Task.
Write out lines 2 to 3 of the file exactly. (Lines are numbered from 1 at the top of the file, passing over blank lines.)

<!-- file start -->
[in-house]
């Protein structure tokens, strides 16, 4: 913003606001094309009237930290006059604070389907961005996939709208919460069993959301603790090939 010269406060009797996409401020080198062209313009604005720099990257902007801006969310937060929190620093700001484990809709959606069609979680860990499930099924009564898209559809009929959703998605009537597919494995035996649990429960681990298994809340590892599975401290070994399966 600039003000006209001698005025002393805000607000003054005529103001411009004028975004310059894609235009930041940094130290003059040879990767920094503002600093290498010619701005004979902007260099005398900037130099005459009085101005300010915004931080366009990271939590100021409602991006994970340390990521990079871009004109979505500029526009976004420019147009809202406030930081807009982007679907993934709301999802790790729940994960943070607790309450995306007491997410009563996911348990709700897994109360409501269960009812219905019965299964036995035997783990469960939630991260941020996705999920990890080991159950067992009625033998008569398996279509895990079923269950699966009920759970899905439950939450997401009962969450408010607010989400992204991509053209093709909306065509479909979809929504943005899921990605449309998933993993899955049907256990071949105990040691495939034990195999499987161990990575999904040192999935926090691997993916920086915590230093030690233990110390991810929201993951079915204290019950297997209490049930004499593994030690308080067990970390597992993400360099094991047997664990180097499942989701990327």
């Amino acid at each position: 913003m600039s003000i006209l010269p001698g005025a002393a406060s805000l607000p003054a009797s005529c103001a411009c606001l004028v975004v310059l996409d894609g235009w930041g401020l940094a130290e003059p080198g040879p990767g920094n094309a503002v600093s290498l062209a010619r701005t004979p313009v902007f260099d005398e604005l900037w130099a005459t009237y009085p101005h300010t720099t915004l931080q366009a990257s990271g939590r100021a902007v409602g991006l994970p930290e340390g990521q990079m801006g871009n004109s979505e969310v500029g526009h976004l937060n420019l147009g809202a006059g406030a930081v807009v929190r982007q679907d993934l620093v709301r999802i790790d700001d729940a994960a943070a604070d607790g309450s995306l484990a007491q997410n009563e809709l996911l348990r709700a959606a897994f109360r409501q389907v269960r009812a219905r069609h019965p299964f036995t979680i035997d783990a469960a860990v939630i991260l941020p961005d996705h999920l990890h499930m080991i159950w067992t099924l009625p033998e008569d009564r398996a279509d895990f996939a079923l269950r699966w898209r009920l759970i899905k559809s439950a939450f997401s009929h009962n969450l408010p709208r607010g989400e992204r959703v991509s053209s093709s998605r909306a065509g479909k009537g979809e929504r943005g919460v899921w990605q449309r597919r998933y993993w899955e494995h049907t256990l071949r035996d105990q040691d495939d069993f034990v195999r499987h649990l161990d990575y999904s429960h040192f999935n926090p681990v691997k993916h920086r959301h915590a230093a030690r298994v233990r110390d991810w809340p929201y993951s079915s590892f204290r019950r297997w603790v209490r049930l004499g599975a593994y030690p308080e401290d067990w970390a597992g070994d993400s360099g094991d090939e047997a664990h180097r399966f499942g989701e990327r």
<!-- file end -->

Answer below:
């Protein structure tokens, strides 16, 4: 913003606001094309009237930290006059604070389907961005996939709208919460069993959301603790090939 010269406060009797996409401020080198062209313009604005720099990257902007801006969310937060929190620093700001484990809709959606069609979680860990499930099924009564898209559809009929959703998605009537597919494995035996649990429960681990298994809340590892599975401290070994399966 600039003000006209001698005025002393805000607000003054005529103001411009004028975004310059894609235009930041940094130290003059040879990767920094503002600093290498010619701005004979902007260099005398900037130099005459009085101005300010915004931080366009990271939590100021409602991006994970340390990521990079871009004109979505500029526009976004420019147009809202406030930081807009982007679907993934709301999802790790729940994960943070607790309450995306007491997410009563996911348990709700897994109360409501269960009812219905019965299964036995035997783990469960939630991260941020996705999920990890080991159950067992009625033998008569398996279509895990079923269950699966009920759970899905439950939450997401009962969450408010607010989400992204991509053209093709909306065509479909979809929504943005899921990605449309998933993993899955049907256990071949105990040691495939034990195999499987161990990575999904040192999935926090691997993916920086915590230093030690233990110390991810929201993951079915204290019950297997209490049930004499593994030690308080067990970390597992993400360099094991047997664990180097499942989701990327």
């Amino acid at each position: 913003m600039s003000i006209l010269p001698g005025a002393a406060s805000l607000p003054a009797s005529c103001a411009c606001l004028v975004v310059l996409d894609g235009w930041g401020l940094a130290e003059p080198g040879p990767g920094n094309a503002v600093s290498l062209a010619r701005t004979p313009v902007f260099d005398e604005l900037w130099a005459t009237y009085p101005h300010t720099t915004l931080q366009a990257s990271g939590r100021a902007v409602g991006l994970p930290e340390g990521q990079m801006g871009n004109s979505e969310v500029g526009h976004l937060n420019l147009g809202a006059g406030a930081v807009v929190r982007q679907d993934l620093v709301r999802i790790d700001d729940a994960a943070a604070d607790g309450s995306l484990a007491q997410n009563e809709l996911l348990r709700a959606a897994f109360r409501q389907v269960r009812a219905r069609h019965p299964f036995t979680i035997d783990a469960a860990v939630i991260l941020p961005d996705h999920l990890h499930m080991i159950w067992t099924l009625p033998e008569d009564r398996a279509d895990f996939a079923l269950r699966w898209r009920l759970i899905k559809s439950a939450f997401s009929h009962n969450l408010p709208r607010g989400e992204r959703v991509s053209s093709s998605r909306a065509g479909k009537g979809e929504r943005g919460v899921w990605q449309r597919r998933y993993w899955e494995h049907t256990l071949r035996d105990q040691d495939d069993f034990v195999r499987h649990l161990d990575y999904s429960h040192f999935n926090p681990v691997k993916h920086r959301h915590a230093a030690r298994v233990r110390d991810w809340p929201y993951s079915s590892f204290r019950r297997w603790v209490r049930l004499g599975a593994y030690p308080e401290d067990w970390a597992g070994d993400s360099g094991d090939e047997a664990h180097r399966f499942g989701e990327r």